What would you do if you were on Saturday morning, training hard for your next race, and suddenly a car drives past and throws a McDonald's mug after you? How about a group of boys appearing behind you, bumping your ass and giggling while running away?
Believe it or not, both examples of highest bodily harm are the rival Julie Creffield, author of The Guide to Fat Marathon Running Girls (9 $; amazon.com)
Creffield, who comes from Britain, considers herself a runner with oversized size. But whoever believes his weight holds them back is wrong. She has been running for about 1
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For Creffield, 15 years of running has also meant 15 years of body damage, exclusion and misleading stereotypes. "People automatically think that you are running to lose weight, and if you do not lose weight, they say," Why are you still fat? Health. "There is this assumption that we only train for slenderness, and that is not the reason for me."
Running is like a therapy for Creffield. "She has depression She has been struggling, she says, and she attributes the exercise to having her pulled out of her.
Another misconception that Creffield does not seem to get away from: people think she's a beginner. "They give you unprompted advice How to improve and they say things like, 'If you've done it for a while, it'll be easier.' And I'm like, 'Well, I ran for 15 years.'
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After giving up body-disrespectful comments and actions for years, Creffield noted that she could not be the only runner to handle this kind of abuse, as she started in 2010 her blog, the Fat Girls & # 39; Guide to Running. In 2013 she turned it into a business, Too Fat to Run?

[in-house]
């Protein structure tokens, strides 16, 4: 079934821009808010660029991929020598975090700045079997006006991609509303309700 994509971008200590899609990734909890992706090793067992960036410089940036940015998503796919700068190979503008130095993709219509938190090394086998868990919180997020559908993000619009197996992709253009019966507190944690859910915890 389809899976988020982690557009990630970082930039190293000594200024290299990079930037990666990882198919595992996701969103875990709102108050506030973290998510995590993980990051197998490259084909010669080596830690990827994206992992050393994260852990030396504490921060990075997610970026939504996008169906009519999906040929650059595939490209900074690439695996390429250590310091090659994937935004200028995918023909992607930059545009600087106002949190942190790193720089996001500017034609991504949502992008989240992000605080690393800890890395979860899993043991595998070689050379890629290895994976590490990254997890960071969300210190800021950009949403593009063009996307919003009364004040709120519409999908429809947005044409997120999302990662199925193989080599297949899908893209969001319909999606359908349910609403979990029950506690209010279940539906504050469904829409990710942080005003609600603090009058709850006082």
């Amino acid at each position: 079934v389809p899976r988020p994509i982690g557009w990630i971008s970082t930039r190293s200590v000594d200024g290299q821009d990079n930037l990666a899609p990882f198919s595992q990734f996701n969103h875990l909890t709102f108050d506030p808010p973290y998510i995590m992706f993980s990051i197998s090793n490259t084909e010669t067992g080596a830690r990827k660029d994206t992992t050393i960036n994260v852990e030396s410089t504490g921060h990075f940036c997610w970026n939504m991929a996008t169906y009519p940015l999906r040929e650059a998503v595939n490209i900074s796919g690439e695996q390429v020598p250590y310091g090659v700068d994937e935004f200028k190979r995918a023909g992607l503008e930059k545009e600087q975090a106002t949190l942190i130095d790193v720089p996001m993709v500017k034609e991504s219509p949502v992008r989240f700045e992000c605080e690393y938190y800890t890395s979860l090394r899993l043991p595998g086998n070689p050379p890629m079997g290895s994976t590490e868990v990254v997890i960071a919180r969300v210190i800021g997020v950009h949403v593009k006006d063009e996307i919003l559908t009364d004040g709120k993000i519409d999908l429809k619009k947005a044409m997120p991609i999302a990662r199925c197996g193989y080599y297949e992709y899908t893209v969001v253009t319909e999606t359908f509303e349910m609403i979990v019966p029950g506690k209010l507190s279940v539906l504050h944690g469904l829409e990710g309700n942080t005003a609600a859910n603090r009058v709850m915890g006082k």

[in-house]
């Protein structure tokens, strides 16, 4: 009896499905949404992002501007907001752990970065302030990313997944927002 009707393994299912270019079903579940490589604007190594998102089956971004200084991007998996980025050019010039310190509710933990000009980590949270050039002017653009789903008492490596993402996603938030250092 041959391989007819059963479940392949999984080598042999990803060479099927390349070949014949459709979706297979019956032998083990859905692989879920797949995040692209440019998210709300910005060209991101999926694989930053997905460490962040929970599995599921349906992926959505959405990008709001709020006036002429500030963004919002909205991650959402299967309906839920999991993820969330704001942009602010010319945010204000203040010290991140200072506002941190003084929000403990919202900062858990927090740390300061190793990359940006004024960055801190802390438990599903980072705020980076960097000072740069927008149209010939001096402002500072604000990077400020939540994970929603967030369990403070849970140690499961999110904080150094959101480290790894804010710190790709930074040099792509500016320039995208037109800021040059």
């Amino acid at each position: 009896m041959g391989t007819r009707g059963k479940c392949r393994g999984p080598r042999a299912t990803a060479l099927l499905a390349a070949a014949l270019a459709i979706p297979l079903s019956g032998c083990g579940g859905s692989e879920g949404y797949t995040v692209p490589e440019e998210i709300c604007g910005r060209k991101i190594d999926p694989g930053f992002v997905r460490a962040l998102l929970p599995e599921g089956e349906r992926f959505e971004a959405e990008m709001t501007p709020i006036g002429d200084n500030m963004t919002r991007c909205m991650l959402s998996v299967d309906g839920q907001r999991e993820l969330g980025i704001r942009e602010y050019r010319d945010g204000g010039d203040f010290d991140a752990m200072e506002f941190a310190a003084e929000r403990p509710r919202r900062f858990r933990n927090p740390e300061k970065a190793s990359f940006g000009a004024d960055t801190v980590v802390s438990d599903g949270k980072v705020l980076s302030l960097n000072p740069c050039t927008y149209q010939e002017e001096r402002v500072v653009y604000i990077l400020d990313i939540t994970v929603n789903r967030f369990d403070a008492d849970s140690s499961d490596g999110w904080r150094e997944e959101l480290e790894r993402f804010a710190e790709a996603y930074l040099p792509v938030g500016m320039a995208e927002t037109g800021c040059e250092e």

The name was inspired by one of Creffield's most notable body experiences, when she went to the doctor with a reclusive muscle. As soon as she started complaining of pain, the doctor suggested to do more exercise. "I was like," In fact, I'm training for a marathon, "and he said," Oh, no, you're too fat to run a marathon. Determine her determination to prove it. She
calls her business a "virtual running club," or an online resource can find runners' tailored workouts and exercise programs. It is also a platform to connect with other women in the program.
Creffield says she always felt left out of the running community. She has found that traditional running clubs are all about competition and not about community. They are usually just worried about being better than other clubs. This meant that every time she tried to join one of them, members assumed she was only slowing her down.
This experience gave her the idea for her own business: a running club based on inclusion and support.
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By founding the Too Fat to Run? In the community, Creffield had the opportunity to connect with women who face the same body as cruelty and cruelty, something she never thought would have been possible when she first ran. She helps her clients on their travels to self-love, and she says they have inspired them to overcome self-doubt and other obstacles along the way.
"I know this is really cheesy, but I think running marathons and long-distance running is a metaphor for life," says Creffield. "You do not need to know how it will end, you just have to take the first step."
Are you the key to Creffield's success? She sets "big, fat, stupid goals," she says. Working without something can be difficult to motivate yourself. However, when there is light at the end of the tunnel, it is easier to turn around in difficult times. This is true for running as well as for life, she adds.
Her hard-earned work pays off and reaching her wilddest goals is the biggest confidence-building tool, says Creffield, and she tries to keep that feeling with her at all times. "Sometimes things happen in life and I think, 'That's so tough', but then I think," Is it really that hard to run a marathon?
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